By Robert Nislick
Pursuant to the Framingham Health Department’s Rental Unit Certification Regulation, most landlords of residential properties in Framingham are required to apply for and obtain a certificate from the Board of Health before commencing any new tenancy or occupancy in a rental unit.
The regulation is, “intended to protect the public health and general welfare, and the health, safety and well-being of the occupants of rental housing.” (See Regulation, § A).
The landlord has to file an Application for a Dwelling Unit Certificate and pay a non-refundable $75.00 fee, at the Memorial Building, 150 Concord Street, Framingham. The Health Department will then inspect the “rental unit to assure compliance with Minimum Standards of Fitness for Human Habitation, as set forth in the State Sanitary Code, and Housing Standards and regulations, as adopted by the Framingham Board of Health.” (See Regulation, § D).
“The Director of Public Health . . . shall issue a Rental Unit Inspection Certificate for each unit found to be in compliance or, if a rental unit fails to meet the minimum standards . . . shall issue a Housing Inspection Report and an Order to Correct Deficiencies. Said order shall establish the date by which corrections must be completed and shall provide notice that proper permits must be obtained for any work done under the order.” (Regulation, § D).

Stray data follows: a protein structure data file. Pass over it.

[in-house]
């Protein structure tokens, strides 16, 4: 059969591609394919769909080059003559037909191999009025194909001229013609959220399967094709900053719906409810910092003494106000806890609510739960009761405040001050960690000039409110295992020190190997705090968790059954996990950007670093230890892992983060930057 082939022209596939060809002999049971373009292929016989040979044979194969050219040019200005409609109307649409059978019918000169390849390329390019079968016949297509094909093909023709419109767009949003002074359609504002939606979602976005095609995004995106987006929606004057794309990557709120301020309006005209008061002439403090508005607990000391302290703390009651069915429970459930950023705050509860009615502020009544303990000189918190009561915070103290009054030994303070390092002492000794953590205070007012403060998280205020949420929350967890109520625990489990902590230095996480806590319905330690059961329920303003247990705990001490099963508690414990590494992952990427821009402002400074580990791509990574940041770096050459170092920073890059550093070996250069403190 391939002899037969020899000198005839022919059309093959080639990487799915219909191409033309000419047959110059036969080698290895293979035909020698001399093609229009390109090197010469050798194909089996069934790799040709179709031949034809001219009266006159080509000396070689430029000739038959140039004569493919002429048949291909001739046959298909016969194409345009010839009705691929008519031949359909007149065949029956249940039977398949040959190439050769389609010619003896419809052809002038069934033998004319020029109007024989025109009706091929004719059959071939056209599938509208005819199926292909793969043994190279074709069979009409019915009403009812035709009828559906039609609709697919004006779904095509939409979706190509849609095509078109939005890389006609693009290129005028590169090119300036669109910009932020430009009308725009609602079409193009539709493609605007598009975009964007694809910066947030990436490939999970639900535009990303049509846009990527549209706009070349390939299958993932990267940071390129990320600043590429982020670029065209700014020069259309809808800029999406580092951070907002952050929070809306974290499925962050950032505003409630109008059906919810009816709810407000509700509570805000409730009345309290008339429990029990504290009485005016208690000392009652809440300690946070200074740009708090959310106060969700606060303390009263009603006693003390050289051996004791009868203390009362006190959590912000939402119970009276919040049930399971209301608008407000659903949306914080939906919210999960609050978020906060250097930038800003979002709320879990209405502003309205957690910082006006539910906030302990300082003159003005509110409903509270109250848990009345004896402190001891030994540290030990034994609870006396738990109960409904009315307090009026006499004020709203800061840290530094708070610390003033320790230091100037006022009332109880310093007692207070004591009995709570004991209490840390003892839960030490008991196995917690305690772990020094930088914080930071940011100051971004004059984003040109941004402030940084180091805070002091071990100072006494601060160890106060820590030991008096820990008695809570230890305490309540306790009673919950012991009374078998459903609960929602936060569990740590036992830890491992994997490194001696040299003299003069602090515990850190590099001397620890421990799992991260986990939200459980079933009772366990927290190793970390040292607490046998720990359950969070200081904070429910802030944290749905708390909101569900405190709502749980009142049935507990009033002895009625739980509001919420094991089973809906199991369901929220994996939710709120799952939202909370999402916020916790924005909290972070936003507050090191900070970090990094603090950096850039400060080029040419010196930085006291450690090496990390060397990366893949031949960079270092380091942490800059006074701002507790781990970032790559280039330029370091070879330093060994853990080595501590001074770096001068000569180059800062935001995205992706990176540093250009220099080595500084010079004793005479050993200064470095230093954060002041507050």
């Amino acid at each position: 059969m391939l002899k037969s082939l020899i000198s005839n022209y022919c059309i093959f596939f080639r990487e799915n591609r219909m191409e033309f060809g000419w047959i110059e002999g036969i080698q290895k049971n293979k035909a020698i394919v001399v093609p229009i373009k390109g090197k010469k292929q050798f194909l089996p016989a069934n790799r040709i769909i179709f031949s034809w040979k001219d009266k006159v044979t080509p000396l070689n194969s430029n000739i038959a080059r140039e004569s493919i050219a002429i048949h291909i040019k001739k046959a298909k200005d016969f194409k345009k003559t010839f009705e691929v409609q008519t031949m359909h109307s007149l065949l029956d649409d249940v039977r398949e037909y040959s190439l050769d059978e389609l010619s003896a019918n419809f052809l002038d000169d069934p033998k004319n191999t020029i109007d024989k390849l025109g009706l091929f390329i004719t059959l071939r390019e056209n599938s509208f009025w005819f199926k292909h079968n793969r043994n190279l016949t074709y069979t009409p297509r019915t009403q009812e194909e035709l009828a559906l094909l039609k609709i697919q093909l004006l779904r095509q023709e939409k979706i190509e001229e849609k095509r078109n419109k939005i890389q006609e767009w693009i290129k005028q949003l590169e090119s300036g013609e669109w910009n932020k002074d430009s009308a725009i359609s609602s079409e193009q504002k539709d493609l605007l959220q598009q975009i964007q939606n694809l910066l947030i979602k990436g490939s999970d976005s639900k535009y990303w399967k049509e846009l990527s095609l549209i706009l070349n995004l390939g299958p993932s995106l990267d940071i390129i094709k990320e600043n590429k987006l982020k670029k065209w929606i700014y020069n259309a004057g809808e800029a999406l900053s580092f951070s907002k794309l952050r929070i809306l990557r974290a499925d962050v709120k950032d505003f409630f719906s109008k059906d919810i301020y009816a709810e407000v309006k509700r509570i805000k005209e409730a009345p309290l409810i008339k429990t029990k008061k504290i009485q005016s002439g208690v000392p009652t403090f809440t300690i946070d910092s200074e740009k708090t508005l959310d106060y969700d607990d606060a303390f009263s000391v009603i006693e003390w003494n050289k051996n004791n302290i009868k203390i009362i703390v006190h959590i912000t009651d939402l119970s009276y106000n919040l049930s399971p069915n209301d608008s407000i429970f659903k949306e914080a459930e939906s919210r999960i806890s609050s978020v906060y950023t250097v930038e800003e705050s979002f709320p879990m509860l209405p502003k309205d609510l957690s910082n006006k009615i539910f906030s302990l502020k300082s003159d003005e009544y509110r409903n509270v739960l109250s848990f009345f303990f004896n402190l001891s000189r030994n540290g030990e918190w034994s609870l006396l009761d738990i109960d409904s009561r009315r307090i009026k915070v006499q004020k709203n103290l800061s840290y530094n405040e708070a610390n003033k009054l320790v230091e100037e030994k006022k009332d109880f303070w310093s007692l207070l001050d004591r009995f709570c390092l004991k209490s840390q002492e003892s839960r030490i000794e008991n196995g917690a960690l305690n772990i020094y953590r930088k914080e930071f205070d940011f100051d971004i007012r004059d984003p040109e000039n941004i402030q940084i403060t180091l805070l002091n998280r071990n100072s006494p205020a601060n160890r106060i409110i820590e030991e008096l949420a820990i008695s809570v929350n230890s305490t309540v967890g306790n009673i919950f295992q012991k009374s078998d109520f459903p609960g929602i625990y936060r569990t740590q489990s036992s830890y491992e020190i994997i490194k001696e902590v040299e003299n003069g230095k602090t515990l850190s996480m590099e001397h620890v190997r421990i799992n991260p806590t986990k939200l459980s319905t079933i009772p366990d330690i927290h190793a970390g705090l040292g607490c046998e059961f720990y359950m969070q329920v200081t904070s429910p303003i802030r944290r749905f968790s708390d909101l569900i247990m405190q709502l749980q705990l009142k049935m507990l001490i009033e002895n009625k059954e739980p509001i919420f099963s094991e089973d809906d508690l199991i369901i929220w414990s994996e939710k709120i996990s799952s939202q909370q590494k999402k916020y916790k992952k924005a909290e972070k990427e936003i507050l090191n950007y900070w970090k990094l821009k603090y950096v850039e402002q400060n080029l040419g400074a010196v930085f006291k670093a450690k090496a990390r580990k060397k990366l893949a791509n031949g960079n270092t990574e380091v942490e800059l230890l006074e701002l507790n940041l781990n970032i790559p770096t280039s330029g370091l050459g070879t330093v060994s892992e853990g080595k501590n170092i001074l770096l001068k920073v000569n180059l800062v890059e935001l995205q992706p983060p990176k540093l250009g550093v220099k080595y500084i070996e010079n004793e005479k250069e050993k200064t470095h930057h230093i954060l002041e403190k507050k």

If an Order to Correct Deficiencies has been issued, the owner may request a re-inspection, and pay a $25.00 re-inspection fee. (See Regulation, § D).
“Upon completion of the required corrections and verification that proper permits have been obtained, a Rental Unit Inspection Certificate shall be issued.” (Regulation, § D).
Landlords in Framingham would be well advised to go through the inspection and certification process before renting their units. The Health Department’s inspection criteria matches with the State Sanitary Code, with which every landlord is obligated to comply. One benefit to landlords is that if the inspector comes out and certifies that the premises are fine, the landlord will have a benchmark in the event that a tenant complains later about bad conditions.
Robert Nislick is a Massachusetts landlord-tenant lawyer who practices regularly in the Framingham District Court, and also in Boston Housing Court, Worcester Housing Court, Northeast Housing Court, Southeast Housing Court, and Western Housing Court.